Participants will receive a free copy of the book in exchange for participation in both of the discussion sections.
Part One: TBD
Part Two: TBD
Location: 20 Chatham Square
Pizza or refreshments will be served!
For events open to all faculty, staff, and graduate students, click here.
Duquesne University Counseling Center
Graduate Student Support Group
For All Graduate Students:
The University Counseling Center will be offering a Graduate Student Support group, which will meet every other Monday from 1:15 to 2:45 p.m. starting on February 24 and running throughout the spring 2014 semester. This group will focus on common stressors that graduate students experience, providing students with the opportunity to give and receive support, and collectively generate effective and realistic solutions to the challenges associated with graduate school. Topics to be addressed may include dealing with procrastination, motivation, and balancing multiple life responsibilities. This group will be facilitated by a licensed psychologist, and requires confidentiality among all participants.
If interested in talking with the facilitator to see if this group may be helpful to you, please call the University Counseling Center at 412-396-6204.
Anxiety Management Group
The University Counseling Center will be offering an Anxiety Management Group for the spring 2014 semester, which will meet weekly on Wednesday from 3:00 p.m. to 4:30 p.m., for approximately 6 weeks. This group is open to all undergraduate and graduate students. This will be a semi-structured group that focuses on managing the most common concerns that students face in relation to anxiety. Topics will include managing worry, panic, test anxiety, and time management, among others. Students will also learn relaxation exercises and mindfulness techniques to help cope with these issues. The group will also provide time for open discussion. Discussing anxiety with one another allows members to feel more connected to the group, less lonely in their struggle with anxiety, and it can help to decrease feelings of anxiety or social anxiety. This group will be facilitated by two therapists and requires confidentiality among all participants.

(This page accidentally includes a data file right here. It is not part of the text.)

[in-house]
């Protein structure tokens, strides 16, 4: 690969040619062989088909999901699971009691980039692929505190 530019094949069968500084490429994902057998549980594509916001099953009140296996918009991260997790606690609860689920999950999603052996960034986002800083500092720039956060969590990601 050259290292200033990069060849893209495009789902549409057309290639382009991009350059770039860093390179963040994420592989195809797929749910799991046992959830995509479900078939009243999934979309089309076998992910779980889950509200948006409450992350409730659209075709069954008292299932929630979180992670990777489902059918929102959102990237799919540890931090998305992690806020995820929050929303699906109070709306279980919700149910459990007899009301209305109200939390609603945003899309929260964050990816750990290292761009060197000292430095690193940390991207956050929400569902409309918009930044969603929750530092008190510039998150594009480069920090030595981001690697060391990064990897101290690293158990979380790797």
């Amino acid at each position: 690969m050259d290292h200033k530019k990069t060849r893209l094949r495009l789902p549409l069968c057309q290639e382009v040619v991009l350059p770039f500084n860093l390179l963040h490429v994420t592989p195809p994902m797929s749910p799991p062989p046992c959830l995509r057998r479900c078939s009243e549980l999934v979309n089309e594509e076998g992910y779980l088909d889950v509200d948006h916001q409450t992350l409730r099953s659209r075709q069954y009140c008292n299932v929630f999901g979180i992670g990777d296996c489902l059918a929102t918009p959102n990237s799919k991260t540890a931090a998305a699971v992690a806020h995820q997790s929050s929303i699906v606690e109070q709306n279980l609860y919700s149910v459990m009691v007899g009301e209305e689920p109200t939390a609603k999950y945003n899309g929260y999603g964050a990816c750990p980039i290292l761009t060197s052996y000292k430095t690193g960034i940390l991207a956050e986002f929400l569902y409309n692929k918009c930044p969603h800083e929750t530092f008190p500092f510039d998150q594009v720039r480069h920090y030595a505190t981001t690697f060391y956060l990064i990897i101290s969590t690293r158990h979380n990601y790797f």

If you are interested in talking with the facilitators to see if this group may be helpful to you, please call the University Counseling Center at 412-396-6204.
Interactive Group Therapy
The University Counseling Center is offering a Connections group for the spring 2014 semester, which will meet weekly on Monday from 3:00 p.m. to 4:30 p.m. This group is open to all undergraduate and graduate students. This group will provide members an opportunity to give and receive support, as well as focus on how members interact with each other. This unstructured process group works from the group microcosm theory that states that the conscious and unconscious ways members interact with each other in group is representative of how they relate with others in general. As members interpersonal styles and patterns emerge in group, members will gain insight into their conscious and unconscious patterns of interacting and relating with others, and have opportunities to practice relating in new, effective ways with other group members. This group would be beneficial for any student feeling generally unfulfilled or dissatisfied in their relationships or in the ways they typically interact with or perceive others. This group will be co-facilitated by two therapists, and requires confidentiality among all participants.
If interested in talking with the facilitators to see if this group may be helpful to you, please call the University Counseling Center at 412-396-6204.